On the afternoon of May 27, 1903, nearly three years after he first went to the New Rochelle hospital, Jim left the almshouse. Several hours later, he was struck and killed by a train in a freight yard. Many newspapers described him as an old man, wandering aimlessly, and while stepping away to avoid the New Haven train, Jim had entered the path of the Boston Express. Reports said he was launched into the air by the cowcatcher and decapitated by the train after he landed on the rails. It was presented as a gruesome and tragic accident.
Gruesome and tragic, for sure, but perhaps no accident. Before leaving the almshouse, he reportedly told other residents, “Goodbye. You’ll never see me again. Something’s going to happen to me.” He may have decided it was finally time to go, and on his own terms. He always did have a flair for the dramatic.
Newspaper reports focused on an object found clutched tightly in his hand, even after such a violent death. Writers, perhaps romanticizing the notion that old Jim was in pursuit of just one more job, described a packet containing a complete set of burglar tools. Ignored entirely was the possibility they were simply locksmith tools, which Brady said had earned his living during the past decade.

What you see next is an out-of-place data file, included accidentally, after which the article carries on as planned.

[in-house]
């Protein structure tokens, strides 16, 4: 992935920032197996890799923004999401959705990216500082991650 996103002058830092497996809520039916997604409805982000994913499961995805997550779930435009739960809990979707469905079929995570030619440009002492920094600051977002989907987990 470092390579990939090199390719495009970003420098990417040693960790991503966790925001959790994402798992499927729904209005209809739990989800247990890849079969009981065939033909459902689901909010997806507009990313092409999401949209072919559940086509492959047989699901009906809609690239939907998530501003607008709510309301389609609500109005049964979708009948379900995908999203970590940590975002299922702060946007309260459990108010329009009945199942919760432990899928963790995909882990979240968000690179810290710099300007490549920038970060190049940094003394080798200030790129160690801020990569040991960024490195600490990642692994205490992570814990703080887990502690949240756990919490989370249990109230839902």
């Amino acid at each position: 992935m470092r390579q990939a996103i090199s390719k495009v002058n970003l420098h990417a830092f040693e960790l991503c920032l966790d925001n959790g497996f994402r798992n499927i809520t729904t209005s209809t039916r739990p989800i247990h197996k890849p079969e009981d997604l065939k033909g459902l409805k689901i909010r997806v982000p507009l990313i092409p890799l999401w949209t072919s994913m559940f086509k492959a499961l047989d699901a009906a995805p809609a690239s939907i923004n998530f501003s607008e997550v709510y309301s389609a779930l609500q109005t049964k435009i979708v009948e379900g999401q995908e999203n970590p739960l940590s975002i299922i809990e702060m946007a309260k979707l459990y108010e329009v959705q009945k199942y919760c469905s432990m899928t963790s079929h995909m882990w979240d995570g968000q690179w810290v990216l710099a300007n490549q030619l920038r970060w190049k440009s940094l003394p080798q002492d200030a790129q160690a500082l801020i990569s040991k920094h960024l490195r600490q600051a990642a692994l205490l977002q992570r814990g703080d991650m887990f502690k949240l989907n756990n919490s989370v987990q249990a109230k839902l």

Whatever the case, newspapers in the past had twice pronounced his death, but now he was finally gone. Or was he? A few days later, the New Rochelle Press reported that Big Jim Brady was buried locally in Potter’s Field. And a week after his death, the New York Evening Telegram ran the following headline: This “Jim” Brady Merely Horse Thief; Had Nothing in Common with Manhattan Bank Robber.
Again, it may have been an attempt to romanticize Brady’s story and keep the legend alive. Other than a similar snippet appearing in the New Rochelle Pioneer, the idea never caught on. Jim Brady, Big Jim Brady, Albany Jim, Oscar D. Peterson, James Morrison, George Osborne, and George Woods—their stories all ended beneath the wheels of the Boston Express.